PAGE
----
ed: what of difficulty is found therein, and what of SERM. temptation; whether it can be done, and whether it should be done. It is a folly to spend our care and pains upon that which is too hard for us to effect; and it is worse than so to adventure upon that which most probably will bring us into sin, and hurt our souls; only the study of ourselves, weighing our power, and trying our temper, will prevent both he that doeth this may commonly foresee what, the case being put, he shall do; that if such a temptation doth assault him in such circumstances, his inclinations will be apt to comply therewith, and he shall scarce be able to resist; that, for instance, he shall wax haughty in a state of dignity, become luxurious in abundance of wealth, be distracted with care in a busy employment; and therefore he will not be so forward to engage himself upon such occasions, danger and mischief being so vividly prerepresented to his sight. But he that pondereth not his own heart is ready to presume, that, be the business what it will, he shall come off well; and so unadvisedly rusheth into the snare: he assumes unwieldy burdens upon his shoulders, which he soon feeleth sorely to oppress and pain him; which he can neither bear with ease, nor put off with convenience. When, for instance, the prophet told Hazael what cruelties and rapines should, when he got power and opportunity, be committed by him; you see how he was startled at the report: Am I a dog? 2 Kings xii. saith he; that is, Can I be so vile and base? Yes, he might himself have perceived that he should in likelihood be so; the probability of his doing as the prophet said, had been no great news to him, if he had observed his own inclinations. Good Agur on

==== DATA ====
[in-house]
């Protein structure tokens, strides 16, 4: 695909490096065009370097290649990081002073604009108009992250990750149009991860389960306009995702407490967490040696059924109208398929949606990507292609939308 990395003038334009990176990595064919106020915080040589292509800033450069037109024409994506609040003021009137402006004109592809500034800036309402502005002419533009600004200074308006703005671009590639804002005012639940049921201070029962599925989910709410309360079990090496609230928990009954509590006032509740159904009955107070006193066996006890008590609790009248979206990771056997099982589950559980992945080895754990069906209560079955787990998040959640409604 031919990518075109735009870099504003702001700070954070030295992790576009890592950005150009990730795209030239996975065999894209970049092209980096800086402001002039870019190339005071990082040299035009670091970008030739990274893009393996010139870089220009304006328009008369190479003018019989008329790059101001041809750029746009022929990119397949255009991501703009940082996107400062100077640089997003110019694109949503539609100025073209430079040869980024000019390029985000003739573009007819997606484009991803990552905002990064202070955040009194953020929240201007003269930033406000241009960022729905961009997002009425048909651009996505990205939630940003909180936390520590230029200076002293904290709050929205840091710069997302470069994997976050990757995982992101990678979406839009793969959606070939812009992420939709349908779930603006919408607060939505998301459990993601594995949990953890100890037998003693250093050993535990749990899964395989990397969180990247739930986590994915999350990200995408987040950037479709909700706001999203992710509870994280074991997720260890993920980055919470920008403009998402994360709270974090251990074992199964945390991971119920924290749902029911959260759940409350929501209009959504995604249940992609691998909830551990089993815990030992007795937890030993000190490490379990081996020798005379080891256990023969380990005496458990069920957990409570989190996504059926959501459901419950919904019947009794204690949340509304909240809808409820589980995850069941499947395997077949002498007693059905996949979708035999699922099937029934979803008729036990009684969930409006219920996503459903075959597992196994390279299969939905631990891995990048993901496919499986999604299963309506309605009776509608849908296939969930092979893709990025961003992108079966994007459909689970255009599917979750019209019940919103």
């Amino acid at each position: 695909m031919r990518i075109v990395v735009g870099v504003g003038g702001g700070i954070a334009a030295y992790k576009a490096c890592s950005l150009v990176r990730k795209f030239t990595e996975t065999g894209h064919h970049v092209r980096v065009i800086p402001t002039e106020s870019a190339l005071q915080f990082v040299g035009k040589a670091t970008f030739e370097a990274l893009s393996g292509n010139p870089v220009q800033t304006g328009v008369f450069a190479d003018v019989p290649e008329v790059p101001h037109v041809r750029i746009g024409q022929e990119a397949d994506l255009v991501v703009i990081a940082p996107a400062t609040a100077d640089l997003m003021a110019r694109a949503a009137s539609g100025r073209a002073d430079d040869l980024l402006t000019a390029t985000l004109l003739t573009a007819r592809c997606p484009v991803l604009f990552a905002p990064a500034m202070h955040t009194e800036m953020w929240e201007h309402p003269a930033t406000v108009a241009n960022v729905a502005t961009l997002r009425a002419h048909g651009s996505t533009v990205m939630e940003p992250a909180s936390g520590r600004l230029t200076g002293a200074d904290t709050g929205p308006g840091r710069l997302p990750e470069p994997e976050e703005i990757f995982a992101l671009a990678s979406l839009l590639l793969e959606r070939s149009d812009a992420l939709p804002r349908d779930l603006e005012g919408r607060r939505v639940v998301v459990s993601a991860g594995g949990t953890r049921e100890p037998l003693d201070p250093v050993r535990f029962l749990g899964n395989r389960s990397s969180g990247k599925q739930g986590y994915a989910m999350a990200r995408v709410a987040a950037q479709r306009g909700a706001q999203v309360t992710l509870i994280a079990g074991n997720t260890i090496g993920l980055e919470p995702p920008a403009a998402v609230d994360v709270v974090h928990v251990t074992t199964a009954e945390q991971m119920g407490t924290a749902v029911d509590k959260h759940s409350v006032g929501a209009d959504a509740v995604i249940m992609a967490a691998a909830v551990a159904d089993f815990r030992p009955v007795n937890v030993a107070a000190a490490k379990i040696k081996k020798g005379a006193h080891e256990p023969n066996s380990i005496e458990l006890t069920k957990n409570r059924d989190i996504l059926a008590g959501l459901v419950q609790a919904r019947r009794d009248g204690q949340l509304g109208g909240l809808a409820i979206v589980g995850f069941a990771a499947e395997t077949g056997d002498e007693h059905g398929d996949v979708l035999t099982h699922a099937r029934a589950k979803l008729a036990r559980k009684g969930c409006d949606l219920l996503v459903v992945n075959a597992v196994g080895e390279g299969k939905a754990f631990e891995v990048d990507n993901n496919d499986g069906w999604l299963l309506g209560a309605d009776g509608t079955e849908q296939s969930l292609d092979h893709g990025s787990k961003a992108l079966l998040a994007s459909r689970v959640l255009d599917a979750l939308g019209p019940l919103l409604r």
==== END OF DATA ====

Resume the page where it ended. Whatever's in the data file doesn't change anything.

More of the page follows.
SERM, the other side did better understand himself, when XLV. he prayed, Give me neither poverty nor riches, but Prov. xxx. feed me with food convenient for me. He was conscious of natural infirmity, and therefore afraid of being in a condition that might prevail upon it; of great wealth, lest it should tempt him to forgetfulness and neglect of God; (lest, saith he, I be full and deny thee, and say, Who is the Lord?) of extreme want, lest it should put him upon unjust, dishonest, and impious courses to maintain his life, (lest, adds he, I be poor and steal, and take the name of my God in vain.) He saw, by looking into himself, that self-love (the root of pride and injustice) was potent in him, and formidable, when occasion should favour it, and therefore, by imploring divine aid, he strove to decline the advantages and occasions of it. It was good counsel which Xenophon tells us the oracle gave Croesus, consulting about the success of his attempt against CyDe Cyri In-rus, Σαυτὸν γινώσκων εὐδαίμων Κροῖσε περήσεις· Knowing thyself, thou shalt pass on happily, (in the course of thy life and undertakings.) Had he, considering his own ability, in relation to the dubious event of things, (that as he could not promise himself good fortune, so he did not know how he should comport with bad; being not sure that he should overcome either his enemies or himself)—thus, I say, had he complied with the oracle's advice, he might have escaped the loss and sorrow which befell him. So is it with us: if we know not the burden of our vessel, we shall either put more sail to it than it can bear, or less than will suffice to carry it on; it will be overladen, or want fit ballast. If we are ignorant of our capacities, we shall either soar too high with